Characters/Pairings: Everyone, Sherlock/John and hints of Lestrade/Mycroft
Genre: Adventure, General
Ratings/Warnings: PG-13 bordering on R, rating may change?
Summary: In a clockwork world of assigned occupations and predetermined destinies, Forensic Researcher Sherlock Holmes and Army Surgeon John Watson are brought together to determine the truth about the Legacy Project. [summary set to change]
Disclaimer: I do not own the BBC adaptation of Sherlock.
Early evening. London was foggy, grey, foreboding. The street-lights flickered to life one by one as little clockwork droids flitted from lamppost to lamppost, lighting the gaslights within. A brougham clattered away down the cobbles, ostensibly carrying a middle-class couple back to their townhouse. Automobiles were for the rich.
It felt like the breath before the plunge – gloom and tension had descended upon Britain. No one felt the chill as keenly as the man who sat in his office on Downing Street. He was, nominally, the Archagent of Occupations, but he really was one blink away from becoming the personification of the British Government.
He was also twenty-three years old.
Mycroft Holmes hailed from an illustrious family. It was only five generations ago when his namesake had held this very office. A portrait of him sat across from the current Mycroft's desk, imposing despite the blatant corpulence. Mycroft sometimes feared he was heading down that path.
Squish. The fork stabbed into the cake with an air of murderous finality and Mycroft sighed, rubbing his forehead as he read through the despatches.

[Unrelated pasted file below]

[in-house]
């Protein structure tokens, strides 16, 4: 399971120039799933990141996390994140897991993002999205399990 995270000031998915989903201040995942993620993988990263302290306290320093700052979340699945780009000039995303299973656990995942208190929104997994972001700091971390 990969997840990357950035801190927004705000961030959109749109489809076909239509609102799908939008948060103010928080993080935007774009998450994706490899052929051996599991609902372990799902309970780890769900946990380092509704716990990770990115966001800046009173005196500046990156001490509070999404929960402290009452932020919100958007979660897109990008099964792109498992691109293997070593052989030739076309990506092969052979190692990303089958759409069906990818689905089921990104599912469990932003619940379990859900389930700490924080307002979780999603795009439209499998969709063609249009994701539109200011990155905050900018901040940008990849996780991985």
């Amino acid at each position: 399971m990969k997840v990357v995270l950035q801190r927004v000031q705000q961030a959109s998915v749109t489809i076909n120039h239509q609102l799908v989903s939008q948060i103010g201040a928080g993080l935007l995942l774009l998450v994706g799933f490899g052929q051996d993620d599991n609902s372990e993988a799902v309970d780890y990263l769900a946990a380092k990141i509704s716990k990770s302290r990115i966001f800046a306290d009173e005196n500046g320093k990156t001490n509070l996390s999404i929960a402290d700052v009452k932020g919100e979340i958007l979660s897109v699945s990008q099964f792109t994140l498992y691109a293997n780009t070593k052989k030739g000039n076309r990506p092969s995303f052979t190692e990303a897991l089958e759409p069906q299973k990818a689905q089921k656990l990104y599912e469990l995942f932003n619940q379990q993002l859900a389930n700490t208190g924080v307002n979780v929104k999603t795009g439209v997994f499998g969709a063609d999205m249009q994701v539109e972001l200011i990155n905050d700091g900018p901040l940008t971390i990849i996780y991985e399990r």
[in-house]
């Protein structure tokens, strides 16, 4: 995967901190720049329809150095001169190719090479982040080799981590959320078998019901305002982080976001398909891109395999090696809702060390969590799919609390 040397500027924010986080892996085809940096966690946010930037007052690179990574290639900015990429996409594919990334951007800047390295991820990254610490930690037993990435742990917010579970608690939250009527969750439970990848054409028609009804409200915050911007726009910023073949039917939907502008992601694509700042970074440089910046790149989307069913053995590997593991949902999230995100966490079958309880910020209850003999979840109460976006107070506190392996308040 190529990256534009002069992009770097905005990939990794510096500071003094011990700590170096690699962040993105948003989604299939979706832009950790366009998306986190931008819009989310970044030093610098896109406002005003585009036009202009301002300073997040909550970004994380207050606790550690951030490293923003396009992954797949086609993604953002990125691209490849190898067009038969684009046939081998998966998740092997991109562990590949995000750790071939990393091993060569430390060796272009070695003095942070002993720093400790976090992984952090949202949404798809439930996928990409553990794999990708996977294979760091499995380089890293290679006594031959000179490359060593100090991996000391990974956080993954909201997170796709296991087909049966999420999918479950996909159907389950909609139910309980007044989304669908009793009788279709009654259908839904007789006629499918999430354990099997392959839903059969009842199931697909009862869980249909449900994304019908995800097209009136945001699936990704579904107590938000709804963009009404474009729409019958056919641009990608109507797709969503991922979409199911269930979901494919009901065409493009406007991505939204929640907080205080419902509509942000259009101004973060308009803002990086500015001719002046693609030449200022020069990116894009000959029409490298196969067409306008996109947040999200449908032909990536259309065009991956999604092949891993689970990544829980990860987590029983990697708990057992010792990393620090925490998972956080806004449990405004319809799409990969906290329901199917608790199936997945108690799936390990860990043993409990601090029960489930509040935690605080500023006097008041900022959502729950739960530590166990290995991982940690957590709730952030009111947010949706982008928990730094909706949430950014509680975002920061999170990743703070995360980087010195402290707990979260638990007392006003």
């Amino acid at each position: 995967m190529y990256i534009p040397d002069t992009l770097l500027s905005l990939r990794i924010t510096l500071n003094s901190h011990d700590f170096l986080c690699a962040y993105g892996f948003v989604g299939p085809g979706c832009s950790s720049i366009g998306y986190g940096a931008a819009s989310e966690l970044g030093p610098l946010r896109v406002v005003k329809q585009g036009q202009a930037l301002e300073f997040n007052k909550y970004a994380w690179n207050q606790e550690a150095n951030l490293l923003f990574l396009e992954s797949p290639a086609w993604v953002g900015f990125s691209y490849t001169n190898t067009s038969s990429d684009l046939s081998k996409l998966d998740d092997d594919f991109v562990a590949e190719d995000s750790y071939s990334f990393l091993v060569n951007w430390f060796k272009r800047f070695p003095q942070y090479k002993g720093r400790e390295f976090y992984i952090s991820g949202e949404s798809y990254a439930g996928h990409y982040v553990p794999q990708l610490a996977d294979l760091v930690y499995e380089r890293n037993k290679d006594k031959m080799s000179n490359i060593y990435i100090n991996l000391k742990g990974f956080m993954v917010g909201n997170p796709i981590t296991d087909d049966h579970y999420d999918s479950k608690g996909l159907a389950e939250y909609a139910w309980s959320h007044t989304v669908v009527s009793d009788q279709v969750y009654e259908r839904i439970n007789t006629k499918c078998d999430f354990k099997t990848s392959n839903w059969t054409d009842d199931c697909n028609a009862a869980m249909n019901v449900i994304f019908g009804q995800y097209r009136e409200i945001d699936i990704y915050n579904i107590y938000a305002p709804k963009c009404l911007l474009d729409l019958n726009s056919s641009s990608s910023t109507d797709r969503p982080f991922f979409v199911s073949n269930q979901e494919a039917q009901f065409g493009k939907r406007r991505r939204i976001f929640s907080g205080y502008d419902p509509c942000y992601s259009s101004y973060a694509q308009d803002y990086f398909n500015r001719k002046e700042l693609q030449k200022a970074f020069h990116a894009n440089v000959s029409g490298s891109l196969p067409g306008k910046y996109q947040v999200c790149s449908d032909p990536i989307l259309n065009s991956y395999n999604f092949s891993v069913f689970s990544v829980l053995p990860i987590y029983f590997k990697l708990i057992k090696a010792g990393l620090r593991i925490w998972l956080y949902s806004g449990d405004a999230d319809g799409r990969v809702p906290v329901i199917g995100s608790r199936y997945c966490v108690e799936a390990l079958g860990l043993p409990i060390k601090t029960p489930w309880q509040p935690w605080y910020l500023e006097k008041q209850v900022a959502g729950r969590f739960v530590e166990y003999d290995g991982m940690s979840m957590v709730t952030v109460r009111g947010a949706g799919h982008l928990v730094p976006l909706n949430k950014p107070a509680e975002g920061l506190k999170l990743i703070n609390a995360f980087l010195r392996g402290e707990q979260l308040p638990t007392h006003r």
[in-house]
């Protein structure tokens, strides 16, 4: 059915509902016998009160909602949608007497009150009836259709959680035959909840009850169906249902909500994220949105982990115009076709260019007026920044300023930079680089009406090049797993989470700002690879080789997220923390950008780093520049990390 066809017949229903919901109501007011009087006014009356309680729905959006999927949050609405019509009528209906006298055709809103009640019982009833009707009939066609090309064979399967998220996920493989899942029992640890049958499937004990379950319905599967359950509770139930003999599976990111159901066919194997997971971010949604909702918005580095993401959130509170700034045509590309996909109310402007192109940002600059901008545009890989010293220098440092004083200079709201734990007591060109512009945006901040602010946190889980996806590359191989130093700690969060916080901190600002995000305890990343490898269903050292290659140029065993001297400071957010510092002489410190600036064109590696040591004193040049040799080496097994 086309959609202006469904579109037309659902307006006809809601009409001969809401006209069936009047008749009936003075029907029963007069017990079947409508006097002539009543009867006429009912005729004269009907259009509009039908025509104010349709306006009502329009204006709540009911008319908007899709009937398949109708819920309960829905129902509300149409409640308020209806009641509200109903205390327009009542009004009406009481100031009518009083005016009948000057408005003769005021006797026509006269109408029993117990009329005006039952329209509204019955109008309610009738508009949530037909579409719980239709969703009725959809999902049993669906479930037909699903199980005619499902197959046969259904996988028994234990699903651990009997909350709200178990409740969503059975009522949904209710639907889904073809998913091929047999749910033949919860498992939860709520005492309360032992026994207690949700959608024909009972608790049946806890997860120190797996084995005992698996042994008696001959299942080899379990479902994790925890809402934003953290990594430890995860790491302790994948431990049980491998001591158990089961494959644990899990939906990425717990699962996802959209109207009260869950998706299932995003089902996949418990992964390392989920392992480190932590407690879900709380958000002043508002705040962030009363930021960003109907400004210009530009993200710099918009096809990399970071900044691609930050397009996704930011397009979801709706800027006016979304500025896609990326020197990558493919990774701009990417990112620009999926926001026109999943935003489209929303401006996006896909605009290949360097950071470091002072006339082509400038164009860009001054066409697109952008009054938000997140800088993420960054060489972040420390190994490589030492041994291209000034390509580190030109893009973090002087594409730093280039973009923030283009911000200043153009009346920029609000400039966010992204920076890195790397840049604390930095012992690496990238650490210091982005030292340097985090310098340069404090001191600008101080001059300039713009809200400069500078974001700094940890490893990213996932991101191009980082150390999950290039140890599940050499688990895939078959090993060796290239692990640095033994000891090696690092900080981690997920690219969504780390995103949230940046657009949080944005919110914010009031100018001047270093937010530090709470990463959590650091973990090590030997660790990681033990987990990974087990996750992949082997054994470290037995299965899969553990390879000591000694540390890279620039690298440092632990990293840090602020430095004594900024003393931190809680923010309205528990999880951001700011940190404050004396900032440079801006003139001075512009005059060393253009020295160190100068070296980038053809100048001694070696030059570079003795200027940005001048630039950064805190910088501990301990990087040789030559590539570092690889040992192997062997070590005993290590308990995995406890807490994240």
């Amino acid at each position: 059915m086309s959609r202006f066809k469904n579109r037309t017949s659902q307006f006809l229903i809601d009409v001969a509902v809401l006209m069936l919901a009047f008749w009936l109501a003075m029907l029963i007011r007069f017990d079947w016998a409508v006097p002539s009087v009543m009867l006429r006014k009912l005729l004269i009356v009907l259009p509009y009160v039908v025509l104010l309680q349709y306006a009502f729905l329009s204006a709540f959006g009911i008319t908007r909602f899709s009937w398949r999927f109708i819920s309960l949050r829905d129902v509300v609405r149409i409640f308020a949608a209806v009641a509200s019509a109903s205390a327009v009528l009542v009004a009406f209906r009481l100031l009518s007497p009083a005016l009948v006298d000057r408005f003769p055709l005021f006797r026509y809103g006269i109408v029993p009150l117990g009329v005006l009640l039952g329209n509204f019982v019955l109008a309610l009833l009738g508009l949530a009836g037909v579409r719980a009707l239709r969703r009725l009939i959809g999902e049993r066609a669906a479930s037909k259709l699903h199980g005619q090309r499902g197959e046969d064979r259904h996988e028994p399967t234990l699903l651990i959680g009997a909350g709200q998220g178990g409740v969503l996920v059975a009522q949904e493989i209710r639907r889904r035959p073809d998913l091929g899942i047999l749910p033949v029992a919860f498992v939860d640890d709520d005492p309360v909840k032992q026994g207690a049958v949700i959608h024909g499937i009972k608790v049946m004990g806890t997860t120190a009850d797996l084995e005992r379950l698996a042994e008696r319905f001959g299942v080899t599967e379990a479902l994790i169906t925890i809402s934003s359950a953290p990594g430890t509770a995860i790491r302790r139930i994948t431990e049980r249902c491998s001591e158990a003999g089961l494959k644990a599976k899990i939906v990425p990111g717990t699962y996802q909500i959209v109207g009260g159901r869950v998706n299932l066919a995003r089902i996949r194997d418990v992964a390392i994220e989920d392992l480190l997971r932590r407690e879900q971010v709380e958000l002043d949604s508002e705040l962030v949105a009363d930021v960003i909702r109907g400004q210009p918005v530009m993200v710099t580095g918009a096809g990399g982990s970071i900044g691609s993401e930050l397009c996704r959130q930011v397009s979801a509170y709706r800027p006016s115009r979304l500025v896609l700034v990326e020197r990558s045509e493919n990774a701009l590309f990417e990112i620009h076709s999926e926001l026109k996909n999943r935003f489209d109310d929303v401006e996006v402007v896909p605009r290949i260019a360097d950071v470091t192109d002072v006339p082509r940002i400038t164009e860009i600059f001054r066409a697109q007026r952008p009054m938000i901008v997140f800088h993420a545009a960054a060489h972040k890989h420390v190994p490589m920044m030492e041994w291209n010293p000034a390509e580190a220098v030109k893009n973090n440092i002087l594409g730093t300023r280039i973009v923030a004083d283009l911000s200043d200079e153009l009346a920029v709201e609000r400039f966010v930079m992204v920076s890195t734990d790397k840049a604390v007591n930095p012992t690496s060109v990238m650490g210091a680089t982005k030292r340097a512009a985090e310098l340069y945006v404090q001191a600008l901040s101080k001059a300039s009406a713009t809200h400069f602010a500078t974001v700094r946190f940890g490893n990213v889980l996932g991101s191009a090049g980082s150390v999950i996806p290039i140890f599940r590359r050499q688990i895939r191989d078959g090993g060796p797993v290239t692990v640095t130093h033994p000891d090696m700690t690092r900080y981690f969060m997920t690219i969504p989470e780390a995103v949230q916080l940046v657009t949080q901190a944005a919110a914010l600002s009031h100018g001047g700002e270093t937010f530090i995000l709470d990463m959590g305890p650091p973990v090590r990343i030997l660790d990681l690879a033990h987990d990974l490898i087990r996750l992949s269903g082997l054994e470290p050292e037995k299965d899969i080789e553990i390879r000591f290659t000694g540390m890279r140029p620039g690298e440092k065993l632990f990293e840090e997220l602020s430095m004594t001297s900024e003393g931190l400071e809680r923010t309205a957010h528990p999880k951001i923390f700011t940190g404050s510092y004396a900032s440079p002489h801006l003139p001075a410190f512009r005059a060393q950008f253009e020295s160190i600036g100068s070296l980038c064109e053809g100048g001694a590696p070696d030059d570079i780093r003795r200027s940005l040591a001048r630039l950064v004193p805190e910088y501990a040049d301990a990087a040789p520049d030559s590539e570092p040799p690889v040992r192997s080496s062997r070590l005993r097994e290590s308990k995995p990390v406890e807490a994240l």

A knock at the door. Mycroft muttered a weary "come in", and the door opened to reveal his Protector Assistant, her face hidden behind more papers.
"The finalisations of Stamford's assignments, sir," she said without preamble. Mycroft smiled, but it didn't reach his eyes.
"Thank you, Anthea," he replied. It's not her real name. When one was the Protector Assistant to someone as important as Mycroft Holmes, they made up so many aliases that they often forgot their real name.
It didn't matter, though. She's only eighteen, and she's a natural. Her Assignment Agent had chosen well.
Mycroft took the papers and gratefully set down the depressing dispatches. It had been inevitable anyway. "Contact the Permanent Undersecretary. Tell him to recall the Delegates from the Ottoman Empire." He paused, taking in her expression. She was obviously trying to hide her shock. "I knew it would come to war."
Anthea choked back the lump in her throat. Mycroft knew why. Just last year he had approved her brother's assignment as a Soldier. He could see all the arguments, all the pleas she's restraining. Couldn't they negotiate with the sky corsairs? Couldn't they wait a little longer? Couldn't they – no. Whatever she had thought of, Mycroft had already tried.
"I'm very sorry about all this, Anthea," he said. "Deployment begins in three weeks. You have those three weeks off."
"B-but sir, what about you –"
"Say goodbye to your brother for me, won't you?"
Anthea sighed, nodding. "Thank you, sir."
Mycroft watched her go with a heavy sigh of his own, and then he turned his attention back to Stamford's assignments.
"What do you think you'll be?" Whispers and nudging filled the room. All of the sixteen-year-olds were sitting together in order of birth date; apprehensive eyes were trained on the door marked MIKE STAMFORD. Waiting. They're waiting for their destinies to be called by the Assignment Agent of their district.